Stacy White sues Hillsborough, cities to stop voter-approved transportation tax

Hillsborough County Commissioner Stacy White is suing the county, local cities and elected officials, arguing that a sales transportation tax voters approved on Nov. 6 is in violation of state law. [CHRIS URSO   |   Times]
Hillsborough County Commissioner Stacy White is suing the county, local cities and elected officials, arguing that a sales transportation tax voters approved on Nov. 6 is in violation of state law. [CHRIS URSO | Times]
Published Dec. 4, 2018

TAMPA — County Commissioner Stacy White filed a lawsuit Tuesday seeking to invalidate a 30-year, $15.8 billion transportation sales tax that voters approved in November.

The 28-page suit filed in Hillsborough Circuit Court named 10 defendants, including the county, the cities of Tampa, Temple Terrace and Plant City, the Hillsborough Area Regional Transit Authority, and the county clerk.

If a judge sides with White, who represents eastern and southern Hillsborough County, the 1 percent sales tax hike approved by 57 percent of the voters and set to take effect Jan. 1 might never be collected.

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The lawsuit says a number of problems make the tax unenforceable:

• It restricts commissioners from allocating money collected through the tax — a responsibility protected under Florida law.

• The powers given to a citizens oversight committee set up under the referendum are unauthorized by state law.

• The summary presented to voters on the Nov. 6 ballot did not disclose certain issues and is therefore unlawful and invalid.

"I think I'm doing this county a service by asking these questions early on the front end before we have to start collecting these tax revenues," said White, a Republican.

But supporters of the referendum, including two fellow county commissioners and three Tampa mayoral candidates, blasted him for filing the suit.

"I think this is a lot of grandstanding," said attorney Brian Willis, a leader with the All For Transportation referendum that put the amendment on the ballot. "We hope nobody is going to be fooled or delay these important improvements that voters are already demanding."

White said he decided to file the lawsuit because of concerns raised by stakeholders and local lawyers that the referendum might violate Florida law. The lawsuit specifically questions whether a new citizens committee that will oversee how the tax is spent usurps the authority of elected officials.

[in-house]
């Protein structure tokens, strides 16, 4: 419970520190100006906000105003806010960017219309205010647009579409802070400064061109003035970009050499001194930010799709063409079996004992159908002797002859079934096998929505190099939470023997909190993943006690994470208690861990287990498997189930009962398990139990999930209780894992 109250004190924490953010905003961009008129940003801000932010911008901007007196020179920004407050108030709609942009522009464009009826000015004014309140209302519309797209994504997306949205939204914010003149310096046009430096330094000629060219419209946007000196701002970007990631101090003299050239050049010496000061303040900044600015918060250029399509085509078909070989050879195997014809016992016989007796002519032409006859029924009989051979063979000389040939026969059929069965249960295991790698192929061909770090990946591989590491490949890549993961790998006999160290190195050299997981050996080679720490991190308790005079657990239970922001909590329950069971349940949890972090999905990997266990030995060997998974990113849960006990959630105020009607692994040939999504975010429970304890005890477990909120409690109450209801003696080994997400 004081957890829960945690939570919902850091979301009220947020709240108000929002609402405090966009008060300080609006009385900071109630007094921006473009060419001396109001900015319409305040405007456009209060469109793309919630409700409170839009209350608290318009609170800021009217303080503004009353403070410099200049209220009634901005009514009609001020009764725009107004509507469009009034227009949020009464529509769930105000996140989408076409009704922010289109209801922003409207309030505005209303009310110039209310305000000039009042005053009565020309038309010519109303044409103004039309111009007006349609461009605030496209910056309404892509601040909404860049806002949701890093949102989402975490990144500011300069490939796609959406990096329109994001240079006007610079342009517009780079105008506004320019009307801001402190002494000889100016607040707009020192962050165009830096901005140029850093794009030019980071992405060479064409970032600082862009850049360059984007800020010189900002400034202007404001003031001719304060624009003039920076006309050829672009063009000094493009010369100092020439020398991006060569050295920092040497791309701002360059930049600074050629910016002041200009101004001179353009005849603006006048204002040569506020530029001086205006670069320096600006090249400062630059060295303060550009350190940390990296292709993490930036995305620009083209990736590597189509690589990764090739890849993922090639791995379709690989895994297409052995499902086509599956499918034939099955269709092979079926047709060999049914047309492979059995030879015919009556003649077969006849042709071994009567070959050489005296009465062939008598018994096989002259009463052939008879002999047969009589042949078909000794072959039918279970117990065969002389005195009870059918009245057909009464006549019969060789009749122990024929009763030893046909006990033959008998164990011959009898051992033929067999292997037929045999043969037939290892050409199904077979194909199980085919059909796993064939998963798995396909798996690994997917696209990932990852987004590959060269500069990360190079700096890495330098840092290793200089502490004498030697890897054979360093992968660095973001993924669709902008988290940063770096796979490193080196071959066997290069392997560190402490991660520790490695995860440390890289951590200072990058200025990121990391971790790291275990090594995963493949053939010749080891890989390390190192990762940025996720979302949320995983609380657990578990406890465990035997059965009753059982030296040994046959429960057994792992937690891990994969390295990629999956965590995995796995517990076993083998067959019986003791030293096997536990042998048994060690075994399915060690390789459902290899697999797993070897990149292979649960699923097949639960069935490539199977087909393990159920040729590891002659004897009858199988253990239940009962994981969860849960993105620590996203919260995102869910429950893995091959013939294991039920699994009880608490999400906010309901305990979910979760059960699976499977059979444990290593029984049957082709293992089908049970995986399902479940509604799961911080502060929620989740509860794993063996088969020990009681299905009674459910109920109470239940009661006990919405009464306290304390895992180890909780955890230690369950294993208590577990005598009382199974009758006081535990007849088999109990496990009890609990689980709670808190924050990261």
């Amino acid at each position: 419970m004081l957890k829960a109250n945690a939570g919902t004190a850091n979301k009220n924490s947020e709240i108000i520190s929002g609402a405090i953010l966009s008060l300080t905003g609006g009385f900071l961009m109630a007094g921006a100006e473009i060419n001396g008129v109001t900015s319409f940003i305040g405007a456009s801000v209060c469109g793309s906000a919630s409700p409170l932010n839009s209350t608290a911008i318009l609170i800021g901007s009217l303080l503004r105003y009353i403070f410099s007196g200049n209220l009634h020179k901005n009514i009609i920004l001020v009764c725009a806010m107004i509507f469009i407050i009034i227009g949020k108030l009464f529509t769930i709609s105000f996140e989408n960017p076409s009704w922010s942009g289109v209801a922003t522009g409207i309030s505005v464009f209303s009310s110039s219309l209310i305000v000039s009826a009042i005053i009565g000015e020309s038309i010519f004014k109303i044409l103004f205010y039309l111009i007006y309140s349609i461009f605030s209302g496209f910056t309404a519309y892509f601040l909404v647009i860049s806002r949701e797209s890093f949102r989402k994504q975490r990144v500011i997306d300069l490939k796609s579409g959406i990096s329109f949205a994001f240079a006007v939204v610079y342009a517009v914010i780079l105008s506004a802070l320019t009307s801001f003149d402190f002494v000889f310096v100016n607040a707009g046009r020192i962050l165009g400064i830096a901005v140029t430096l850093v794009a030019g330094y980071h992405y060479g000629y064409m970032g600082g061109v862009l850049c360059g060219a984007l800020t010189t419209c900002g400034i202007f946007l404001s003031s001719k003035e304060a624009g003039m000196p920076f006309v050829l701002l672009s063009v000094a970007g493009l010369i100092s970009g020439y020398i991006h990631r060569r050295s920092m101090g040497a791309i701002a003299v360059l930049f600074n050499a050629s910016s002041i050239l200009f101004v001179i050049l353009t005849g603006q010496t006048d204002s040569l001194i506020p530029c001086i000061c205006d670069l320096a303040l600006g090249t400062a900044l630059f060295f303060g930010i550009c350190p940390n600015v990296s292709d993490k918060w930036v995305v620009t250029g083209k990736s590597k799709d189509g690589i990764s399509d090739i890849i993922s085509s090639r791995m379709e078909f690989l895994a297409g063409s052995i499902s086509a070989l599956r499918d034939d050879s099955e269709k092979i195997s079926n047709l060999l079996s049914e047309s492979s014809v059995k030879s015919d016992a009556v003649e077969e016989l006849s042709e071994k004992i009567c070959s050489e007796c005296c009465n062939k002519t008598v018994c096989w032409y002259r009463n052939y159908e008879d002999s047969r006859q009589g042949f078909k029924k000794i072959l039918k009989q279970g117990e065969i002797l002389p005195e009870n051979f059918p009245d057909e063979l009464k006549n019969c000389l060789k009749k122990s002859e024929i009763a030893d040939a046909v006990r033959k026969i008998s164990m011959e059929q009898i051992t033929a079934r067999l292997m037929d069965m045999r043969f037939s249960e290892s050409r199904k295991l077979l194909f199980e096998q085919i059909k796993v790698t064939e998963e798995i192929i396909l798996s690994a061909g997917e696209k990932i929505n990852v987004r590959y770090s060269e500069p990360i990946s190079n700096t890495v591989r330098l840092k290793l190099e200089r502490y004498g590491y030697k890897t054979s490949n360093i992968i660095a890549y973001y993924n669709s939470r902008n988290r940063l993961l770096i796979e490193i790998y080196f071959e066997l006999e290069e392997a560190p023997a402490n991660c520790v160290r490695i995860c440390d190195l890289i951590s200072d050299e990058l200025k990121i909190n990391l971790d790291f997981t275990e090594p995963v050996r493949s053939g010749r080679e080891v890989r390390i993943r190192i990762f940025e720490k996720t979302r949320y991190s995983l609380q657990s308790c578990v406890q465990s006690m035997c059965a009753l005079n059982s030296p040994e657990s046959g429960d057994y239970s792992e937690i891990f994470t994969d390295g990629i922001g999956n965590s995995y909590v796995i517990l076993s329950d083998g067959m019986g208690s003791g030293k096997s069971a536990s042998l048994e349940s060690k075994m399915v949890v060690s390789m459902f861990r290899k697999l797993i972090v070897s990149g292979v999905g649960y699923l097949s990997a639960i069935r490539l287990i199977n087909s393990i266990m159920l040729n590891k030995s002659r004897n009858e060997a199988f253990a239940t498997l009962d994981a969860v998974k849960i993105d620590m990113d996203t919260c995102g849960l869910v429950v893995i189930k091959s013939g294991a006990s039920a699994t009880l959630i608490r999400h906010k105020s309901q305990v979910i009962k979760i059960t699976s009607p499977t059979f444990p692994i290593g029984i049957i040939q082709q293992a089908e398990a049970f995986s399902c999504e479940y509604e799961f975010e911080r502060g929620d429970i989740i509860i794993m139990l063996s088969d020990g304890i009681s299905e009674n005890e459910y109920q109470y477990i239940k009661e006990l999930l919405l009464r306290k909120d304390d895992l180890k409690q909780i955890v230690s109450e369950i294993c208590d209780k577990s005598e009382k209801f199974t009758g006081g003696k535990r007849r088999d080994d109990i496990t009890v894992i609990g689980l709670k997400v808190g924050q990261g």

"The oversight committee essentially has veto power over the County Commission," White said.

Willis said the oversight committee isn't set up to approve projects, but to make sure the tax proceeds are divided appropriately among each local agency and between transit and road projects.

"The voters approved the percentages they wanted spent in these buckets," Willis said.

The complaint also says the referendum unlawfully prevents county commissioners from using proceeds of the tax to add lanes to existing roads and build new streets. White said the ballot language led voters to believe these were a priority in the referendum, when, in fact, the measure prohibits spending on them.

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"I think there are a number of people who may have voted on something that they really were not aware of the nuances of."

All for Transportation disagrees, saying close to 20 percent of the tax proceeds allocated for roads can be spent on new ones.

Tampa mayoral candidate and former county commissioner Ed Turanchik said he is concerned that the referendum might violate Florida state law. It's best to sort out any legal issues now rather than later, Turanchik said.

"I would be very doubtful that the tax would be struck down," Turanchik said. "I would hope not. People voted for it. But maybe the mechanics of it need to be cleaned up."

White declined to comment on whether his intent was to overturn the tax entirely or simply to reorganize the oversight board. Instead, he said, his goal was to make sure the county was legally compliant with state law.

County Commissioner Kimberly Overman said the referendum language was vetted closely and voters clearly spoke. "This is a waste of taxpayers' money and that's a shame," Overman said.

White said he is paying for the lawsuit with personal money, not taxpayer dollars, and retained retired appellate court Judge Chris Altenbernd of Tampa to represent him.

Democrat and County Commission Chairman Les Miller said, "This is just a way to stop this sales tax from being implemented and is going against the will of the people."

Tampa mayoral candidates Harry Cohen, David Straz and Jane Castor each criticized White for filing the lawsuit and urged him to reconsider.

"Commissioner Stacey White is doing taxpayers a disservice," Straz wrote. "Voters made it clear in November the desire to fund transportation."

Cohen said he was disappointed in White's "decision to ignore the will of the voters."

Castor said, "This is exactly what people hate about politics."

The referendum requires the creation of a 13-member oversight committee to reassure voters that politicians won't be able to spend the money on pet projects. It also spells out how much of the tax can be spent on congestion, road safety, and bike and pedestrian projects.

Leaders of All for Transportation said they are confident the amendment will stand up to legal scrutiny.

"Why does Commissioner White want less oversight," Willis said. "What is he afraid of and why would he not want citizens watching how their money is spent?"

Times staff writers Christopher O'Donnell and Anastasia Dawson contributed to this report. Contact Caitlin Johnston at or (727) 893-8779. Follow @cljohnst.